It is August 11, 2013, and Madeline McCallum (C ‘17) is celebrating her 19th birthday from a hospital in North Carolina.

Nine months earlier in November 2012, Madeline was severely underweight. Struggling with an eating disorder that lasted all throughout high school, Madeline was in a dark spiral, depressed and anxious. In the middle of the night that November, Madeline called her parents, packed her bags and caught the next flight back to her home in South Carolina. Shortly after, Madeline found herself in a hospital in a treatment facility for eating disorders. Before her second semester at Penn even began, Madeline was officially on a leave of absence. 

Madeline’s journey and ultimate decision to take a leave of absence from Penn is not all that unusual. While many students take leaves for mental health reasons like Madeline, others find they need an academic break, and others do so to pursue unique opportunities. Yet despite these wide–ranging experiences, the prevailing attitude towards leaves of absence among Penn students is one of misinformed stigma. Why are we so reluctant to normalize leaves of absence, and what does this reluctance reveal about our student body?


“It’s hard for a lot of people to wrap their head around, to think of college as different than the archetypal structure we have where it’s four years, bang, bang, bang. I had to realize that that’s maybe not going to work for me, and that’s going to be fine,” explains Madeline. 

Madeline is not the only student who didn’t find the standard four–year timeline conducive to a successful college experience. Penn has several processes in place to help students who are thinking of taking a leave or otherwise facing educational difficulties to ultimately take that step. Typically, that process begins with Academic Advising.

“Rarely does it begin with a student coming in and asking about taking a leave. Often it is a student coming in and presenting some kind of complication, problem, confusion that’s going on,” tells Dr. Janet Tighe, Director of Academic Advising in the College. 

Oftentimes, students’ obstacles can be solved by trying solutions like withdrawing from a course, changing a grading system or rearranging a schedule. If a student is still struggling with his or her academic or personal challenges despite new supports put in place, advisors may suggest that the student consider a leave. 

This was the case for Nick Moncy (C ‘17), a student who chose to address his academic challenges by taking a leave of absence after his junior year. Nick’s academic troubles began as a sophomore when he built a rigorous class schedule and tried to balance it with a loaded plate of extracurricular activities.

Though he failed two classes that sophomore year and was placed on academic probation, Nick again filled up his schedule as a junior with challenging courses. It eventually became too much to handle. He had started skipping class and sleeping excessively when his advisor strongly recommended that he take a leave. 

“I guess part of it is everyone around you is working super hard,” admits Nick. “I felt compelled to do everything.” 

Once Nick and his support at Academic Advising agreed that a leave of absence would be the best course of action, Nick took the next steps. “As far as process, it’s pretty straightforward,” Dr. Tighe explains. “I can’t think of a time when the committee did not approve a leave.”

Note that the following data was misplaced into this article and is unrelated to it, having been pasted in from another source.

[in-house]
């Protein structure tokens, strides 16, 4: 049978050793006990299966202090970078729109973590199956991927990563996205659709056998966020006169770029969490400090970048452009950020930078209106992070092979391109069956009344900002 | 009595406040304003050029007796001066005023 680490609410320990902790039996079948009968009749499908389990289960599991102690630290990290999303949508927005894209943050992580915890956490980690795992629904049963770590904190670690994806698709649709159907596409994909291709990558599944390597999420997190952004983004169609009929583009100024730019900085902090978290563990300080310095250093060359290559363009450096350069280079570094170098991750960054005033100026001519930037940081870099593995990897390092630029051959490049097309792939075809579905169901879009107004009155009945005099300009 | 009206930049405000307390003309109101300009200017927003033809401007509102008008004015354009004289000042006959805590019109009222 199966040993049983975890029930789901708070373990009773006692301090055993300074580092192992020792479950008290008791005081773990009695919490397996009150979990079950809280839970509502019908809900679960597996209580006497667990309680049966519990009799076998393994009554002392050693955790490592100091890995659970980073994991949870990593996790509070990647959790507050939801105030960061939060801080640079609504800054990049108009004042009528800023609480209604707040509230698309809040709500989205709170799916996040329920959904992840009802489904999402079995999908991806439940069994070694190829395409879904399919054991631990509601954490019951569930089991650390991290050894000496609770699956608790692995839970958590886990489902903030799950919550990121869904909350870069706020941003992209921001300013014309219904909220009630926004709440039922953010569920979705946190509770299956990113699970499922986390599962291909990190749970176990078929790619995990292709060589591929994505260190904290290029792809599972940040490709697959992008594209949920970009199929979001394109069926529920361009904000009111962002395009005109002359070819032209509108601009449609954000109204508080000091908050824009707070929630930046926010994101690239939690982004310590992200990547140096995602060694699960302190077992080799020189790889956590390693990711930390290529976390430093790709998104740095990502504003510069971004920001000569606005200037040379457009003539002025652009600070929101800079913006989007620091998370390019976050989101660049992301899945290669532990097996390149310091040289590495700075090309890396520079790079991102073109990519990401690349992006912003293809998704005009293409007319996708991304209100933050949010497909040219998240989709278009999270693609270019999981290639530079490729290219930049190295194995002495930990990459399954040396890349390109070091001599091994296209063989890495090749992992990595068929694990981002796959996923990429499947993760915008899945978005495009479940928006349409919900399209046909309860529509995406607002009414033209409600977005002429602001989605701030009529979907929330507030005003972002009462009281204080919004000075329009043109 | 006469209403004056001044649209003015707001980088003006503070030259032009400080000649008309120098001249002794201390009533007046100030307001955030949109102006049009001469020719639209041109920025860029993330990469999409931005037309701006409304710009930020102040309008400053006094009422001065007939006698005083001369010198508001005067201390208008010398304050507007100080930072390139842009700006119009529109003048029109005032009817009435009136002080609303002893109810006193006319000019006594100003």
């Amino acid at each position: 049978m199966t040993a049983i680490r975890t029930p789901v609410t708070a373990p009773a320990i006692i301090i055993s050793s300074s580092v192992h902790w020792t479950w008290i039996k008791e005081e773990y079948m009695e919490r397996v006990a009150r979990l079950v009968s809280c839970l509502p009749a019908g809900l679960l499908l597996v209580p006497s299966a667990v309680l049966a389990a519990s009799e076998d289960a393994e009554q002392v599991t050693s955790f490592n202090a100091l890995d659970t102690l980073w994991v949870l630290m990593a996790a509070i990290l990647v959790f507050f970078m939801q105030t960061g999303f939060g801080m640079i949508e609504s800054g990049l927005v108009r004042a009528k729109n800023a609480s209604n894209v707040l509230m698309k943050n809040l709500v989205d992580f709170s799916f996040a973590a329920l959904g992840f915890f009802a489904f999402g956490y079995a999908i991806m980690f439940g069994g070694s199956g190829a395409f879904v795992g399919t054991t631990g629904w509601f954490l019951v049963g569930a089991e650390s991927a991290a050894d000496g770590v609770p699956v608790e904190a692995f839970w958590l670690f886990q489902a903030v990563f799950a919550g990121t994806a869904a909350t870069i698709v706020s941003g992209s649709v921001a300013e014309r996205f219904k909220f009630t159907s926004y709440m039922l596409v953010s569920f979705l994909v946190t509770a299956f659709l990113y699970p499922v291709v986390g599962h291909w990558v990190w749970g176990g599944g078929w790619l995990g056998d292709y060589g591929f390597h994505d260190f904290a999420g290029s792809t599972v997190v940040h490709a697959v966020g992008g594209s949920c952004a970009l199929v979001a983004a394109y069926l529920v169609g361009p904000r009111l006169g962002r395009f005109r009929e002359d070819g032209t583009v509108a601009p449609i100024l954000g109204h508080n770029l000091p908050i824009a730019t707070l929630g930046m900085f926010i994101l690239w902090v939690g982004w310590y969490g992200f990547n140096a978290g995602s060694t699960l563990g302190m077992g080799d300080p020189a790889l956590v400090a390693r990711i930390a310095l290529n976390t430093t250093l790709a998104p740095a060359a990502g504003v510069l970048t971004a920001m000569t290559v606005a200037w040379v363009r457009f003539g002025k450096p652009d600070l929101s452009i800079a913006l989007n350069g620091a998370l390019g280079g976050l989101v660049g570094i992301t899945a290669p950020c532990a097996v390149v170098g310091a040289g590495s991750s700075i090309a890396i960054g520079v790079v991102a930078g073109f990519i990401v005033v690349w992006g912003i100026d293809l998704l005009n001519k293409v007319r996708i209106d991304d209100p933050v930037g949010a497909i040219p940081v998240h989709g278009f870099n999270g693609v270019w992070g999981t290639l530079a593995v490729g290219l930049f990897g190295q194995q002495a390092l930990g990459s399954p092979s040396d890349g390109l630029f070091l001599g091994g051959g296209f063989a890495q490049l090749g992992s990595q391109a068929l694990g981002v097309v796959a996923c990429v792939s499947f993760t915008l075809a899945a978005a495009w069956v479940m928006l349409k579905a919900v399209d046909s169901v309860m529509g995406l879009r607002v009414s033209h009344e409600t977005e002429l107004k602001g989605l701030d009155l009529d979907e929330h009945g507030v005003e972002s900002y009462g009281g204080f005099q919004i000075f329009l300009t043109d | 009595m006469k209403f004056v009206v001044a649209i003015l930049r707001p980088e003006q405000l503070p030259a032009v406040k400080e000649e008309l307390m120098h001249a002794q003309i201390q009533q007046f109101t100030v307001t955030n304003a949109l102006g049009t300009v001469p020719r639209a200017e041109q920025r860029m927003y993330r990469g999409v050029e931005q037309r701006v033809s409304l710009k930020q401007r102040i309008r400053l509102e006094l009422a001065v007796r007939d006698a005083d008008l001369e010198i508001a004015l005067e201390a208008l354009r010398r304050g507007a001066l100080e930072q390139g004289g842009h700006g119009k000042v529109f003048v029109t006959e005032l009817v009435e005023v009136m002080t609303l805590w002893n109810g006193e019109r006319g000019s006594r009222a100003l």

While on leave, Nick went home to Miami to finish his junior year courses. He picked up a job at a Forever 21, worked on his art, taught himself how to code and interned at Miami’s Institute of Contemporary Art.

But despite the myriad opportunities Nick pursued in his time away from Penn and the extensive skills he gained, Penn students are still reluctant to accept any alternative to the traditional trajectory of college.

“There’s more to life than college. College is not the end–all to everything...I realized that not only am I capable of getting through the rest of Penn and making something of myself, but I also learned when to ask for help and use my resources,” explained Nick. 


Academic Advising, though, is not the only place where students turn to start the leave–taking process. Counseling and Psychology Services (CAPS) frequently encounters students considering a leave not for academic reasons like Nick, but for mental health ones like Madeline.  In a given year, CAPS sees 450 to 470 students take a leave of absence for mental health reasons. Approximately 5 percent of students take a leave of absence in each graduating class.

“What happens is someone in the community becomes aware that a student could benefit from a leave of absence. A lot of times that involves CAPS when it has something to do with some sort of psychological distress,” explains Dr. Bill Alexander, director of CAPS. 

Although leaves of absence must be officially granted by each student’s individual college, CAPS can help recognize when students may need to approach their college to get the formal steps moving. It can communicate with students or their clinicians while they are on leave, tracking progress. CAPS can even help find treatment or suggest clinicians in students’ home cities or in Philadelphia.


Though often still kept under the radar by the general Penn community, some students students request a leave of absence for reasons other than academic difficulty or mental health—often to capitalize on a passion outside of Penn. 

“Some students are taking a leave, and this is where the conversation may come in, which is, ‘I want to take a leave, I want to do something which I know is going to take up a lot of my time and I don’t think I can do that as well as go to class and do as well as I want to,’” Dr. Tighe shares.